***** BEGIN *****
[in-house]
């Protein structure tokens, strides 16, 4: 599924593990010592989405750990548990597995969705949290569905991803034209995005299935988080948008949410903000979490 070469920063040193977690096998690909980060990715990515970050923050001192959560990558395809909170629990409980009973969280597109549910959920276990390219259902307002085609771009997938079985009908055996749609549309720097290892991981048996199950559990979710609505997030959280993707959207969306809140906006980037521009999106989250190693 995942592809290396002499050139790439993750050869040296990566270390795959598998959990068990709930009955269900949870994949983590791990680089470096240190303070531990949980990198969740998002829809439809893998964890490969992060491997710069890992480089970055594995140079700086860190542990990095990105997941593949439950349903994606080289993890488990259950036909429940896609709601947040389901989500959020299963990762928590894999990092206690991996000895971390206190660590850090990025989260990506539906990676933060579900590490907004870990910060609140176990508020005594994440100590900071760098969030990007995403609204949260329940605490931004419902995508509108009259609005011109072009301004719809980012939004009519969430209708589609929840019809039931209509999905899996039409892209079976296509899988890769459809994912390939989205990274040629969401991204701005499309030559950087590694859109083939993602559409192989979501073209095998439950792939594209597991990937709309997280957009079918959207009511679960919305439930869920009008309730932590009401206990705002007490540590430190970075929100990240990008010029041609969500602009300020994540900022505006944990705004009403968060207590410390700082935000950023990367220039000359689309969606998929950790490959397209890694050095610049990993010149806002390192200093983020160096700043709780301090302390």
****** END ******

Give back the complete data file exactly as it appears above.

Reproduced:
[in-house]
């Protein structure tokens, strides 16, 4: 599924593990010592989405750990548990597995969705949290569905991803034209995005299935988080948008949410903000979490 070469920063040193977690096998690909980060990715990515970050923050001192959560990558395809909170629990409980009973969280597109549910959920276990390219259902307002085609771009997938079985009908055996749609549309720097290892991981048996199950559990979710609505997030959280993707959207969306809140906006980037521009999106989250190693 995942592809290396002499050139790439993750050869040296990566270390795959598998959990068990709930009955269900949870994949983590791990680089470096240190303070531990949980990198969740998002829809439809893998964890490969992060491997710069890992480089970055594995140079700086860190542990990095990105997941593949439950349903994606080289993890488990259950036909429940896609709601947040389901989500959020299963990762928590894999990092206690991996000895971390206190660590850090990025989260990506539906990676933060579900590490907004870990910060609140176990508020005594994440100590900071760098969030990007995403609204949260329940605490931004419902995508509108009259609005011109072009301004719809980012939004009519969430209708589609929840019809039931209509999905899996039409892209079976296509899988890769459809994912390939989205990274040629969401991204701005499309030559950087590694859109083939993602559409192989979501073209095998439950792939594209597991990937709309997280957009079918959207009511679960919305439930869920009008309730932590009401206990705002007490540590430190970075929100990240990008010029041609969500602009300020994540900022505006944990705004009403968060207590410390700082935000950023990367220039000359689309969606998929950790490959397209890694050095610049990993010149806002390192200093983020160096700043709780301090302390």